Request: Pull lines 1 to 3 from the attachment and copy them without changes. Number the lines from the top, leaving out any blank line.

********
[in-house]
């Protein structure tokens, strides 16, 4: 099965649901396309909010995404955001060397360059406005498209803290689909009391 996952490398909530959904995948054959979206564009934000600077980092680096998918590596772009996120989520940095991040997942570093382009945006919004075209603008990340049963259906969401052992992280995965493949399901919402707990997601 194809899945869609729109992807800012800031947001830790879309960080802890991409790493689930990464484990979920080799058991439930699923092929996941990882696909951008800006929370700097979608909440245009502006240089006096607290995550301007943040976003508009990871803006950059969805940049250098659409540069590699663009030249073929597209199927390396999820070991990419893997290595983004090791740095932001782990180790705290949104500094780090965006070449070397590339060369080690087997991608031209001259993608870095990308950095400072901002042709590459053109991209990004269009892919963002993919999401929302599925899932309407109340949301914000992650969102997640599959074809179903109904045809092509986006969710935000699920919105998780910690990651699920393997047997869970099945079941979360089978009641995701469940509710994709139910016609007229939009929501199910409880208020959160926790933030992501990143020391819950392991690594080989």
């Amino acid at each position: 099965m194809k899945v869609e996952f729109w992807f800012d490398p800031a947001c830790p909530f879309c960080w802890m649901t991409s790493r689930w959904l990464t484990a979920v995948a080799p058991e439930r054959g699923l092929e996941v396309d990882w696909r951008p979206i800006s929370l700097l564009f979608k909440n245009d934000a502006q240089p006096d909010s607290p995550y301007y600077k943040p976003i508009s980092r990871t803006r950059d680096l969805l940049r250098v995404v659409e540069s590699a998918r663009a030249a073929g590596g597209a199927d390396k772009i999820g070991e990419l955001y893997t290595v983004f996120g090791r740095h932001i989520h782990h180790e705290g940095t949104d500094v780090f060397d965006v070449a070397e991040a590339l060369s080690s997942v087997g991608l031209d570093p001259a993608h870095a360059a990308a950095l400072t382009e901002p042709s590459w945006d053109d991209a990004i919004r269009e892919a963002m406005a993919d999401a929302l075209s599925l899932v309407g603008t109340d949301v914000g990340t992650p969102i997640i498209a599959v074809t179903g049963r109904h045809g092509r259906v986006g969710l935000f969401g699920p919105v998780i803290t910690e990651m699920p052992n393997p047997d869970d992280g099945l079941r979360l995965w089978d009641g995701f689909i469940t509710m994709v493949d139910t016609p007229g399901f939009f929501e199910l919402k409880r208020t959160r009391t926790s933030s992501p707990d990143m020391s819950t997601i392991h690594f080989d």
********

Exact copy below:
[in-house]
């Protein structure tokens, strides 16, 4: 099965649901396309909010995404955001060397360059406005498209803290689909009391 996952490398909530959904995948054959979206564009934000600077980092680096998918590596772009996120989520940095991040997942570093382009945006919004075209603008990340049963259906969401052992992280995965493949399901919402707990997601 194809899945869609729109992807800012800031947001830790879309960080802890991409790493689930990464484990979920080799058991439930699923092929996941990882696909951008800006929370700097979608909440245009502006240089006096607290995550301007943040976003508009990871803006950059969805940049250098659409540069590699663009030249073929597209199927390396999820070991990419893997290595983004090791740095932001782990180790705290949104500094780090965006070449070397590339060369080690087997991608031209001259993608870095990308950095400072901002042709590459053109991209990004269009892919963002993919999401929302599925899932309407109340949301914000992650969102997640599959074809179903109904045809092509986006969710935000699920919105998780910690990651699920393997047997869970099945079941979360089978009641995701469940509710994709139910016609007229939009929501199910409880208020959160926790933030992501990143020391819950392991690594080989």
């Amino acid at each position: 099965m194809k899945v869609e996952f729109w992807f800012d490398p800031a947001c830790p909530f879309c960080w802890m649901t991409s790493r689930w959904l990464t484990a979920v995948a080799p058991e439930r054959g699923l092929e996941v396309d990882w696909r951008p979206i800006s929370l700097l564009f979608k909440n245009d934000a502006q240089p006096d909010s607290p995550y301007y600077k943040p976003i508009s980092r990871t803006r950059d680096l969805l940049r250098v995404v659409e540069s590699a998918r663009a030249a073929g590596g597209a199927d390396k772009i999820g070991e990419l955001y893997t290595v983004f996120g090791r740095h932001i989520h782990h180790e705290g940095t949104d500094v780090f060397d965006v070449a070397e991040a590339l060369s080690s997942v087997g991608l031209d570093p001259a993608h870095a360059a990308a950095l400072t382009e901002p042709s590459w945006d053109d991209a990004i919004r269009e892919a963002m406005a993919d999401a929302l075209s599925l899932v309407g603008t109340d949301v914000g990340t992650p969102i997640i498209a599959v074809t179903g049963r109904h045809g092509r259906v986006g969710l935000f969401g699920p919105v998780i803290t910690e990651m699920p052992n393997p047997d869970d992280g099945l079941r979360l995965w089978d009641g995701f689909i469940t509710m994709v493949d139910t016609p007229g399901f939009f929501e199910l919402k409880r208020t959160r009391t926790s933030s992501p707990d990143m020391s819950t997601i392991h690594f080989d």